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Future of Waco's VA Hospital threatened

Sept. 5, 2003

By Elvia Aguilar, reporter

After 71 years of service, a proposal from the Texas Department of Veterans Affairs (VA) may cause the doors of the Waco Veterans Affairs Hospital to close.

A total of seven VA hospitals nationwide may close, and two new others would be opened under the VA Capital Asset Realignment for Enhanced Services (CARES) proposal, which calls for major restructuring of its health care services.

In July 1999, a General Accounting Office study found the VA was spending $1 million a day on unneeded or unused facilities. The average age of the VA's 5,044 buildings is more than 50 years, and the need to reduce vacant space and unneeded buildings has been the focus of several reports from the office.

The plan also aims to eliminate outdated or underused facilities and shift its focus to outpatient care. The project is expected to cost about $4.6 billion in the next 20 years. The VA proposal would open new hospitals in Las Vegas, Nev. and Orlando, Fla., but it would close hospitals in Waco; Gulfport, Miss.; Lexington, Ky; Pittsburgh, Penn.; Canandaigua, N.Y.; Brecksville, Ohio; and Livermore, Calif.

The CARES commission is holding hearings across the nation in order to listen to feed back from its recommendations. The nearest hearing to Waco will be in Dallas and those in the opposition have stepped in.

U.S. Sens. Kay Bailey Hutchinson and John Cornyn, both Republicans, and U.S. Rep. Chet Edwards, a Democrat, asked in a letter for the CARES commission to consider holding a hearing in Waco.

'The veterans of Waco and the community that supports them deserve an opportunity to share with you their thoughts ... and offer a more complete picture of the quality of facilities in Waco,' the letter read.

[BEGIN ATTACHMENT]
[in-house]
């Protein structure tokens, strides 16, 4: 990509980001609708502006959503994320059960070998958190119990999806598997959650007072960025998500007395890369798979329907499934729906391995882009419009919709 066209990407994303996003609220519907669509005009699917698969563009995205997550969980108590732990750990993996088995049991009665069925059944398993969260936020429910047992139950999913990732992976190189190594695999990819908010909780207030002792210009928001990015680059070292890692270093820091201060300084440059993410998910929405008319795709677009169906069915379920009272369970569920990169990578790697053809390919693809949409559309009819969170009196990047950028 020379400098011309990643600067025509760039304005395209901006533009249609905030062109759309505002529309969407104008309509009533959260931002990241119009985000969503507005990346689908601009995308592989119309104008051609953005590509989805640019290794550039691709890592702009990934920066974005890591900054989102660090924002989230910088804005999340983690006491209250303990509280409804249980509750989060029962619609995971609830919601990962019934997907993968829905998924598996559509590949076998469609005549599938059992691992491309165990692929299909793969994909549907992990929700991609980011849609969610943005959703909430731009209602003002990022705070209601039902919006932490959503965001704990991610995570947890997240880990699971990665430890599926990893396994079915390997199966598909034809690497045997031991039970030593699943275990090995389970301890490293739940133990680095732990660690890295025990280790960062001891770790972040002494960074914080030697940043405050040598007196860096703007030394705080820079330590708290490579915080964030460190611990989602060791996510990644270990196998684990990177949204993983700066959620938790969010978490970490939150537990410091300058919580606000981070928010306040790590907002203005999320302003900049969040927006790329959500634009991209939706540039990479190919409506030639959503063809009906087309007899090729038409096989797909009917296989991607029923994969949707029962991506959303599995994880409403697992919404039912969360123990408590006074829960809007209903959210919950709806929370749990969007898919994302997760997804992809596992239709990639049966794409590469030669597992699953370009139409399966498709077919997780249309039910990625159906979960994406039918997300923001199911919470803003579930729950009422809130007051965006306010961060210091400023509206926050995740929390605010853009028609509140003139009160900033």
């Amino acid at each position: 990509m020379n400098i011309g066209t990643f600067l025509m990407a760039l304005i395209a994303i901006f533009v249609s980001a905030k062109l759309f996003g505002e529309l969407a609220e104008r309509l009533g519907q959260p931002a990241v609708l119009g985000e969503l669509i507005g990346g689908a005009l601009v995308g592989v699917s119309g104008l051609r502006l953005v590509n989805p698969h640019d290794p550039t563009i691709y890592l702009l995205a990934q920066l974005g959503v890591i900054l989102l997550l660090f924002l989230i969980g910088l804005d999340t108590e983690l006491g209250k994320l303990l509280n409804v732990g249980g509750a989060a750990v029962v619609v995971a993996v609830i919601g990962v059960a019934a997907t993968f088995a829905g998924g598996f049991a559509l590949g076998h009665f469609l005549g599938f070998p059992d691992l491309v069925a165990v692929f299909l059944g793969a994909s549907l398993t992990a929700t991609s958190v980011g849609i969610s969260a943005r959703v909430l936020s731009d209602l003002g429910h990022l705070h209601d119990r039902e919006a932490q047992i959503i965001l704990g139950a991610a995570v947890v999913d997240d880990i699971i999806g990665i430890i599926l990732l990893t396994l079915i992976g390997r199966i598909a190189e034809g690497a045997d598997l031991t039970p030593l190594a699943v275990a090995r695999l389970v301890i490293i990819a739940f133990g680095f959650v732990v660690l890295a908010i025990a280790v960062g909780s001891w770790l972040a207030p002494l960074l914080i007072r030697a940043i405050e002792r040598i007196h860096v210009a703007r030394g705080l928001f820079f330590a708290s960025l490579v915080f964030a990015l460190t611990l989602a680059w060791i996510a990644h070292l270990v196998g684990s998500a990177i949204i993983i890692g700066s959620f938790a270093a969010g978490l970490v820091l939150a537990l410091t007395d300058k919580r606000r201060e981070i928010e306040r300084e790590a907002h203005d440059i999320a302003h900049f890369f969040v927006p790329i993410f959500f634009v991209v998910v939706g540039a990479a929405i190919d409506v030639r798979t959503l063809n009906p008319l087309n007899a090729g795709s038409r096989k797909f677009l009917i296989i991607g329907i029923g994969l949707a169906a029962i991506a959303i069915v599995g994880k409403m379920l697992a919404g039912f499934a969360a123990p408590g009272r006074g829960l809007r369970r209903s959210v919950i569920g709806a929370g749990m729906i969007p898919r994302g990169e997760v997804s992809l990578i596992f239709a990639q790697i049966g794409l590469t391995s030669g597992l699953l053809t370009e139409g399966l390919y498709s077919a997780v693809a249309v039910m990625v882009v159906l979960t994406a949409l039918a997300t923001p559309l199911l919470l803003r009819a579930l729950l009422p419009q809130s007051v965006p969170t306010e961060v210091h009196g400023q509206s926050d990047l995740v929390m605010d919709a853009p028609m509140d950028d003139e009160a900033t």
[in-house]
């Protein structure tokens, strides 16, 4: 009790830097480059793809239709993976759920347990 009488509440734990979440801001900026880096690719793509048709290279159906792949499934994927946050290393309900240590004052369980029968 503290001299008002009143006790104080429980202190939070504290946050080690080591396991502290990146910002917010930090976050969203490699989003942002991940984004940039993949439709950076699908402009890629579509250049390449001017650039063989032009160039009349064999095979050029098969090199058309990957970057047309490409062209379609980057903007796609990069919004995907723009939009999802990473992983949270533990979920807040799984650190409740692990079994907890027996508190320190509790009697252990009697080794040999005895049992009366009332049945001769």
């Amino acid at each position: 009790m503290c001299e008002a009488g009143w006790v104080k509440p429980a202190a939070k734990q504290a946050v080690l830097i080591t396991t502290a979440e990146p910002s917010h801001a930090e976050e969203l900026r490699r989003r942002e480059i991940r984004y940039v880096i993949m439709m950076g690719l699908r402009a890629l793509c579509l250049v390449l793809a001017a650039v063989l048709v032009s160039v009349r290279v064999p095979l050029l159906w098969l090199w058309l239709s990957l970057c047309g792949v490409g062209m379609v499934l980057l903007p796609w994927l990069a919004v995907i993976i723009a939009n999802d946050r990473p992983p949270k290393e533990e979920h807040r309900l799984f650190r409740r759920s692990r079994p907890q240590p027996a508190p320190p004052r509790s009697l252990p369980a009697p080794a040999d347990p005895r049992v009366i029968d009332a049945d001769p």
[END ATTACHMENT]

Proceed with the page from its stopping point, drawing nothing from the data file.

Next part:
They also said the Waco hospital is the only one in Texas that provides psychiatric inpatient care for veterans.

If the proposal were implemented, about 17,250 patients and 800 employees in Waco would be displaced. About 250 psychiatric, post-traumatic stress disorder and blind rehabilitation patients likely would be treated in Temple, and some beds at Austin's hospital also would be used for Waco patients.

'I think if the hospital is closed it will have a great economic impact on Waco because many people will lose its services and their jobs,' said Diana Kohler, coordinator of pre-nursing for Baylor. 'The hospital has been used for many years and some of the local veterans probably will have to travel miles to the closest facility if it is closed.'

Crystal Sparks, a McAllen junior, said she signed a petition to stop the hospital from closing.

'I do not live in Waco but my grandfather relocated to be closer to a hospital that would provide him health care services,' Sparks said. 'These people who serve their country are guaranteed health care and it is not fair that after 71 years they will have to travel farther.'

The commission will present its recommendation to VA Secretary Anthony J. Principi toward the end of the year.